Best nutritious fall foods
SUMMARY: Does your palate seem to change with the season? Here are some of the tastiest fall foods that boost your oral health.
Posted: September 18, 2013
Apple picking. Pumpkin pie. With the new season of fall comes a menu of fresh foods that we start to crave. No more days at the beach with a cooler full of watermelon and cold soda. We stop hunting for ice cream in the evening and start looking for recipes heavy in apples and green tea. Yet what are some scrumptious fall foods that are also good for your teeth? Here are a few that go hand and in with the cooler air, and will make your dentist proud.
Let's start with the obvious:
This nutritious fruit has long been known to keep the doctor away, especially during its harvest season. A compound in the skin of apples called quercetin is responsible for fighting an array of diseases, from reducing cancer risks, lowering chances of heart attack and controlling asthma. The high water content in apples is also good for your teeth. It stimulates saliva production and helps to dilute sugars in the food, washing down other food particles and buffering acid. Beyond that, there are a number of delicious apple recipes you can make. The crunch in them even wards away dental plaque, as it dislodges food particles between teeth.
This steaming bowl of soup warms the soul. As a literal melting pot of vegetables, herbs and spices, grandma's famous broth is a superb source of minerals that help boost the immune system (chicken soup when you are sick) and eases digestive functions. It is also high in calcium, phosphorus and magnesium, each of which are great for tooth health. No wonder you always smiled so much when Grams was around.
Fish oil is great for your diet. Eating fish and other sources of polyunsaturated fat may help combat gum disease, according to the Journal of Dietetic Association. Keep your teeth and gums healthy with a tasty salmon dinner, which is especially good for treating and prevent periodontitis.
As a fall fave, a half cup of pumpkin pie gives you almost a quarter of your daily recommended fiber and contains a heap of vitamin A, vitamin C and iron, leaving your body recharged and keeping you far away from iron deficiency, which can result in tooth decay and an inflamed tongue. According to Nutritionists at the National Institute of Health, eating foods high in carotenoids, which includes orange and yellow vegetables like pumpkins and squash, may help lower the risk of some cancers. If you can you help it, however, don't eat the pie crust - it holds up to 188 grams of fat and a quarter of your daily cholesterol.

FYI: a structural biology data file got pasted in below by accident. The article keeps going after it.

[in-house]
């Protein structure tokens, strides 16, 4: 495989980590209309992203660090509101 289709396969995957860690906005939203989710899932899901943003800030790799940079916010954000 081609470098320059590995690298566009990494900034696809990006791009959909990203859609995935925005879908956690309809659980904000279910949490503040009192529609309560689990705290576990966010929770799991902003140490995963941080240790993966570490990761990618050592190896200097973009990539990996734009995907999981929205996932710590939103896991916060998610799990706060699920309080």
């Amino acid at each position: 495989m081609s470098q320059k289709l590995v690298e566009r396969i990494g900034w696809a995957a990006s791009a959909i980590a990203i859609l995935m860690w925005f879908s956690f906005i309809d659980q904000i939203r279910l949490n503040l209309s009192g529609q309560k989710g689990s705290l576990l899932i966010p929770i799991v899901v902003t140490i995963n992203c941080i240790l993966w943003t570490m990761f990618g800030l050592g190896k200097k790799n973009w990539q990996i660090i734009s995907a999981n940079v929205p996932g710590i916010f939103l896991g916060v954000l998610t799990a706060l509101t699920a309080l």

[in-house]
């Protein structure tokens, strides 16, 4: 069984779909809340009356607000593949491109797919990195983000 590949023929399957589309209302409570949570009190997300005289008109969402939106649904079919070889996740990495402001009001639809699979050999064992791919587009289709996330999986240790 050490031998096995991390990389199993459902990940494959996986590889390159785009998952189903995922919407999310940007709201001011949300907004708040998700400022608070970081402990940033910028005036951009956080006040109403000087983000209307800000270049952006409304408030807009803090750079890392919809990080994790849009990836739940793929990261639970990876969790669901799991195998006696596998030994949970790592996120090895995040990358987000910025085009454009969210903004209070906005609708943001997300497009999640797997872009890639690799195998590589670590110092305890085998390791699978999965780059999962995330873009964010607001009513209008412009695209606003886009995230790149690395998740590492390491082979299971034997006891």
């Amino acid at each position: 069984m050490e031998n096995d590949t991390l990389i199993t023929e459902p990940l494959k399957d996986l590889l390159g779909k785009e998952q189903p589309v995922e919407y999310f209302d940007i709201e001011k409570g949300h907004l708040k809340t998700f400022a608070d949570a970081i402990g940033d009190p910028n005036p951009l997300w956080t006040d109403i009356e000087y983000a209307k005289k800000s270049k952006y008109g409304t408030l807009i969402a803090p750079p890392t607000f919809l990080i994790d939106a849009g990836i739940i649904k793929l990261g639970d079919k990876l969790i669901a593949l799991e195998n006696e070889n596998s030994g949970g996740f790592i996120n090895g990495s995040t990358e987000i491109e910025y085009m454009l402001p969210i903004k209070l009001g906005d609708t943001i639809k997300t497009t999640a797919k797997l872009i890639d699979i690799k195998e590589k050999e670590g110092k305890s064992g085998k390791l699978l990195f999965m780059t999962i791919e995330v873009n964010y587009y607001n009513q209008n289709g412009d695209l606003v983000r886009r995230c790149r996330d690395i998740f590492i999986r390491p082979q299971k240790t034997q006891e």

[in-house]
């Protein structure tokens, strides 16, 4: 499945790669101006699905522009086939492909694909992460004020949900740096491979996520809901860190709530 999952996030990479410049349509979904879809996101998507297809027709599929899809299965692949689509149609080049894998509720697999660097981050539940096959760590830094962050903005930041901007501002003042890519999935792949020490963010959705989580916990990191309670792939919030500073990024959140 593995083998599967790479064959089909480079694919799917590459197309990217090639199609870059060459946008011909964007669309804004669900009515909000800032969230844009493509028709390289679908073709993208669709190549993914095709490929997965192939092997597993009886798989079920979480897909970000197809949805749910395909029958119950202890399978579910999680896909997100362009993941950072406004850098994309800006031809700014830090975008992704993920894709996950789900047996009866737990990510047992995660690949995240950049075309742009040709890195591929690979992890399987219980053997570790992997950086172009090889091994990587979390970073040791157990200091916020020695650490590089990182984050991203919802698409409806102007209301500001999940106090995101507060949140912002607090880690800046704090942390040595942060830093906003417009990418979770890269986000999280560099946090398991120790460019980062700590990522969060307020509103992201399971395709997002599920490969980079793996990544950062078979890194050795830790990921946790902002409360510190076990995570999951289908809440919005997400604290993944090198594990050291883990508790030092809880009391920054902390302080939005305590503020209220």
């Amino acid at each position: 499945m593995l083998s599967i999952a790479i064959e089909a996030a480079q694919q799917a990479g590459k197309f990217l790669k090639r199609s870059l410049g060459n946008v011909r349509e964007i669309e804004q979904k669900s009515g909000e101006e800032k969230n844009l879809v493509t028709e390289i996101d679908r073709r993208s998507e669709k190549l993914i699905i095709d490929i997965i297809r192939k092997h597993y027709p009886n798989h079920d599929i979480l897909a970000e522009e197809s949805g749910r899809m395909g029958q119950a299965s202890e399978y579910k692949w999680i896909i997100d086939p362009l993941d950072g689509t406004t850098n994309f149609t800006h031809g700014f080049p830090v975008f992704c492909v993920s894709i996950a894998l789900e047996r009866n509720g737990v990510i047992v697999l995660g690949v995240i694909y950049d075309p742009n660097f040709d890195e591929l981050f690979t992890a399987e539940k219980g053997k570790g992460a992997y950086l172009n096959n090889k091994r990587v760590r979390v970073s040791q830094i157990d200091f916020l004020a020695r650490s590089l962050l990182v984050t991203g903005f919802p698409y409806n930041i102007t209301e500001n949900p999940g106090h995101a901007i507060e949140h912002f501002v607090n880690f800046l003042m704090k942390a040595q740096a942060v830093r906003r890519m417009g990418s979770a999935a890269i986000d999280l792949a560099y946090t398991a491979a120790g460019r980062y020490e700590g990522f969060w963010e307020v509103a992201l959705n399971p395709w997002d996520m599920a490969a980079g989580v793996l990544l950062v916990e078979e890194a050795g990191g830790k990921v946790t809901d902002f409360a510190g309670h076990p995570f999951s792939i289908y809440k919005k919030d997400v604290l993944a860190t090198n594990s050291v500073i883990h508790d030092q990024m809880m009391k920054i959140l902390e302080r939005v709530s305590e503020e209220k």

At the store, pick out the raw milk, cheese, butter and yogurt for healthy bones and teeth. Avoid pasteurized or homogenized varieties, and try to purchase brands who allow the cows to graze on pasture. As you know, milk's a good source of calcium, which can protect against dental caries and gum disease.
When it's cold outside and you don't got the month of May, but rather September through November, make yourself some green tea. This after-dinner heart-warmer provides natural catechins which reduce dental plaque and destroy bacteria, such as Streptococcus mutans, that cause plaque to develop. For optimal benefits, chew a piece of sugar-free gum afterward to stop the tea from staining your teeth.
Which leads us to our next fall food: Sugarless gum that contains xylitol.
Xylitol is a natural alcohol found in many fruits and vegetables that works to reduce nasty bacteria and decay. Chewing for five minutes after each meal will give you the best results.
* These statements have not been evaluated by the Food and Drug Administration. This product is not intended to diagnose, treat, cure, or prevent any disease. Please Note: The material on this site is provided for informational purposes only. Always consult your health care professional before beginning any new therapy.